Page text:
While the preferred alternative would remove the owner occupancy requirement—a much needed fix, as discussed here—it adds the unprecedented requirement for one year of uninterrupted ownership before a second ADU is permitted. Reading between the lines, it’s to appease those concerned that without such a restraint the liberalization would unleash a tsunami of teardowns replaced by new houses with two ADUs—even though the city’s own analysis showed that that outcome is unlikely. This ownership restriction will hold back the creation of ADUs while providing zero compensating benefit.
How I wish it went further:
- Why not also allow the option of two DADUs? The same size limits that apply to one DADU would apply to two DADUs cumulatively, so the built structure in the backyard couldn’t be any bigger and would cause no additional impacts.
- Why limit new AADUs to 1,000 square feet when the proposal would allow AADUs larger than that in houses built before 2018? Further, why not let owners dedicate as much of their house as they want to an AADU, as long as it remains smaller than the primary home, no matter what the house’s age? Even further, why not let DADUs exceed 1,000 square feet also? Height, lot coverage, and setback restrictions will suffice prevent DADUs from getting too bulky, and some lots may have plenty of room.
- Why stop at a 3,200 square foot minimum lot size for DADUs? Eliminating the limit all together would only modestly expand the number of lots that could accommodate a DADU. Here again, in most cases lot coverage limits and setback requirements for DADUs provide sufficient regulation and would preclude their construction on smaller lots anyway. But some small lots—ones with very small houses, for example—could fit a DADU. Why not let them?
- Why not extend the allowance for 60% rear lot coverage to 2-story DADUs? Limits on total lot coverage, DADU floor area, and setbacks are sufficient to keep the DADU from becoming excessively big relative to the back yard. Further: since ADUs enable more homes on less land, why not raise the allowable coverage for the whole lot?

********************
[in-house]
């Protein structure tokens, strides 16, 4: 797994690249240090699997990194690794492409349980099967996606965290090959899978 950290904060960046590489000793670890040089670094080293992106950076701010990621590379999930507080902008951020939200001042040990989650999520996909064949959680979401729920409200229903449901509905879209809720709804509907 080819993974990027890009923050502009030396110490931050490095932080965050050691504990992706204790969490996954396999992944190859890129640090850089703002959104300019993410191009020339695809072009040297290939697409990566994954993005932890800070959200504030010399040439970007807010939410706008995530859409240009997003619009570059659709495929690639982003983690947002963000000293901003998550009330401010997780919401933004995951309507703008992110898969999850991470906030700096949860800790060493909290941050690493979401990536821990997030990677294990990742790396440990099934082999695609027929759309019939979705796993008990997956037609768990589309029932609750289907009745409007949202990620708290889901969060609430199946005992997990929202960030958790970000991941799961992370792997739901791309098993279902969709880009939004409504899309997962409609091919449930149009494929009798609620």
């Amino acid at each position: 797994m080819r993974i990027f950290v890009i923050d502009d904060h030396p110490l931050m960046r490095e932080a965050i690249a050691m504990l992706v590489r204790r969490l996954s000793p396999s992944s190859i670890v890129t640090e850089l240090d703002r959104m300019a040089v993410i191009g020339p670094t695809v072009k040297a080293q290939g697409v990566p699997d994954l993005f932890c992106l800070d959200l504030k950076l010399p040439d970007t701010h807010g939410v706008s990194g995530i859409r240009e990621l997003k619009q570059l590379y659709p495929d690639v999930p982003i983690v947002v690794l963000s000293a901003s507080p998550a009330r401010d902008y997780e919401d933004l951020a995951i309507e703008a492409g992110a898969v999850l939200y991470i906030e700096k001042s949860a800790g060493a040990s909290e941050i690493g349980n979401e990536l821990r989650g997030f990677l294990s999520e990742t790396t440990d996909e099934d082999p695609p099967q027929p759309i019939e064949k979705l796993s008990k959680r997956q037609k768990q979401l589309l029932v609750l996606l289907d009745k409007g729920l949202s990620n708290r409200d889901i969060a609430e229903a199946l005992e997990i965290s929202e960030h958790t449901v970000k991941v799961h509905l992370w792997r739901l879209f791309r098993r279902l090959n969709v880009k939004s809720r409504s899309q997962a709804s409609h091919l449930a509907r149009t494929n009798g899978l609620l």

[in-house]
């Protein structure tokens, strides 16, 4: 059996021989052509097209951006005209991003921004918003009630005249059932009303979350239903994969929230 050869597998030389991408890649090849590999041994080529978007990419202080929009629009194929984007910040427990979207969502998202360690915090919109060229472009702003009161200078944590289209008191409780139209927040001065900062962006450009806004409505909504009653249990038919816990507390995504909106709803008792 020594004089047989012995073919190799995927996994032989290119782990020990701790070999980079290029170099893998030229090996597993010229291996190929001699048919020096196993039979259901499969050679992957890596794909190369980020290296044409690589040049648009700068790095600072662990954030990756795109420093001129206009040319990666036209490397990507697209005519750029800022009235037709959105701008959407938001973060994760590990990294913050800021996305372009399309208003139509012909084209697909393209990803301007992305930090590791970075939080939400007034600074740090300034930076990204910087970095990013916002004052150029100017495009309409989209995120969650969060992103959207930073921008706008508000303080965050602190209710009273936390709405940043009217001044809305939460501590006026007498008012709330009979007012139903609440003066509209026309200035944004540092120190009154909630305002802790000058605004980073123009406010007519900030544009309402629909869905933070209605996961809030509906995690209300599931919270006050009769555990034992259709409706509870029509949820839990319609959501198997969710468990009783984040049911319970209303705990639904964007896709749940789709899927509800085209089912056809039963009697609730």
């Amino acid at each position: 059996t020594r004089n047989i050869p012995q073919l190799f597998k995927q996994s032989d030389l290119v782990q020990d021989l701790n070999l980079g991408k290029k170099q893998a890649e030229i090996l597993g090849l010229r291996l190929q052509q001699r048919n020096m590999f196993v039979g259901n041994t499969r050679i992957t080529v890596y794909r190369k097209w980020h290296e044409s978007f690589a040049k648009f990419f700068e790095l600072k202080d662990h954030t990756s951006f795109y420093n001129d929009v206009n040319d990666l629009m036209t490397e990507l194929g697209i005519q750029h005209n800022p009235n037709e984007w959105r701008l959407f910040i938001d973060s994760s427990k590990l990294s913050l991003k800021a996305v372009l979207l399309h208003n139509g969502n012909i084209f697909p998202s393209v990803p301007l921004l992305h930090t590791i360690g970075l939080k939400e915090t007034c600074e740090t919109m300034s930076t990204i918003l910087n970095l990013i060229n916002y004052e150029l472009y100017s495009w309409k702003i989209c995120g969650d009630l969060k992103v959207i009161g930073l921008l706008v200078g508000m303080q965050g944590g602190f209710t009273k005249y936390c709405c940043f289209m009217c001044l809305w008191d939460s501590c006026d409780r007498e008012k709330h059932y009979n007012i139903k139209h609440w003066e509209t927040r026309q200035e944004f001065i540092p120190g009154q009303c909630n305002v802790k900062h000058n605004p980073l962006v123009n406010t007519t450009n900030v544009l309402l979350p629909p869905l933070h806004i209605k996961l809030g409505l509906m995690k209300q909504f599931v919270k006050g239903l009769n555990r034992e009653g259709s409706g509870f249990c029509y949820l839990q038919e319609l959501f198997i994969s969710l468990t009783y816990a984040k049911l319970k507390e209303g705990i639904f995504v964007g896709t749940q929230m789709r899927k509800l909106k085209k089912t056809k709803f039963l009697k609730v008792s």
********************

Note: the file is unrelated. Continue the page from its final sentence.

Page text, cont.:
- Why reduce DADU height on narrow lots? It won’t solve the perceived problem of tall DADUs getting too close to adjacent houses, because maximum-height DADUs on wide lots could still be offset to one side or the other as close to adjacent properties as setbacks allow.
- Why should ADU entries have to be further from the property line than the building side setback? All lots are different and restricting entries to 10 feet from the property line limits flexibility.
- Why target an occupancy limit on people who are not legally related? It’s the number of residents, not their legal relationship, that matters. Over recent decades family structures have evolved and tend to be less conventional. Barring additional residents because they are not legally related is discriminatory.
What happens now?
The FEIS can be appealed, and the smart money is on the Queen Anne Community Council doing just that. If so, then the case goes to a city hearing examiner who can uphold or dismiss the appeal. That process takes several months. If the appeal is upheld, city planners will have to go back and do more environmental analysis.
If the hearing examiner dismisses the appeal (my guess is that’s most likely) then the Seattle city council finally gets to take up the legislation. The council can alter the proposal through amendments, though not so much that it renders the environmental analysis insufficient.
Past indications are that the council will easily vote to approve legislation much like the FEIS preferred alternative. Too bad for Seattle’s housing crisis that it will have taken over three years to get such a modest but important set of rule changes across the finish line.